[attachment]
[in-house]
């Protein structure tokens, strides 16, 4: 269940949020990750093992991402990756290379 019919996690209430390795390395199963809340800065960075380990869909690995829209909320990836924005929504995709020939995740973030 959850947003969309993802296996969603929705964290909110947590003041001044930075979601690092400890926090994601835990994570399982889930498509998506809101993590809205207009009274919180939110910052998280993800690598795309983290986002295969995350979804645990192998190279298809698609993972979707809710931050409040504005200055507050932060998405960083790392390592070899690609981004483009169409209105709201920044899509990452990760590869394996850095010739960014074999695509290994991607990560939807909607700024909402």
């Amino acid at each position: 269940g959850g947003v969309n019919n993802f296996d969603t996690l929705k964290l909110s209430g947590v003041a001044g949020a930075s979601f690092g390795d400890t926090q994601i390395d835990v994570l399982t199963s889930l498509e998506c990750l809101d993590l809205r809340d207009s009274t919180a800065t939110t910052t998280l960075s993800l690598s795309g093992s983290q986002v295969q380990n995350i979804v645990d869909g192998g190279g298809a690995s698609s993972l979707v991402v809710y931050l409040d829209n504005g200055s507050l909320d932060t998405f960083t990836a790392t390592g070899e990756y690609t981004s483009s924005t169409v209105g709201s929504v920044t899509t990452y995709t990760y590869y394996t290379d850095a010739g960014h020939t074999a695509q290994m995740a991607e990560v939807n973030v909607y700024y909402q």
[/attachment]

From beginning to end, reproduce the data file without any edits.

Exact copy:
[in-house]
């Protein structure tokens, strides 16, 4: 269940949020990750093992991402990756290379 019919996690209430390795390395199963809340800065960075380990869909690995829209909320990836924005929504995709020939995740973030 959850947003969309993802296996969603929705964290909110947590003041001044930075979601690092400890926090994601835990994570399982889930498509998506809101993590809205207009009274919180939110910052998280993800690598795309983290986002295969995350979804645990192998190279298809698609993972979707809710931050409040504005200055507050932060998405960083790392390592070899690609981004483009169409209105709201920044899509990452990760590869394996850095010739960014074999695509290994991607990560939807909607700024909402």
């Amino acid at each position: 269940g959850g947003v969309n019919n993802f296996d969603t996690l929705k964290l909110s209430g947590v003041a001044g949020a930075s979601f690092g390795d400890t926090q994601i390395d835990v994570l399982t199963s889930l498509e998506c990750l809101d993590l809205r809340d207009s009274t919180a800065t939110t910052t998280l960075s993800l690598s795309g093992s983290q986002v295969q380990n995350i979804v645990d869909g192998g190279g298809a690995s698609s993972l979707v991402v809710y931050l409040d829209n504005g200055s507050l909320d932060t998405f960083t990836a790392t390592g070899e990756y690609t981004s483009s924005t169409v209105g709201s929504v920044t899509t990452y995709t990760y590869y394996t290379d850095a010739g960014h020939t074999a695509q290994m995740a991607e990560v939807n973030v909607y700024y909402q």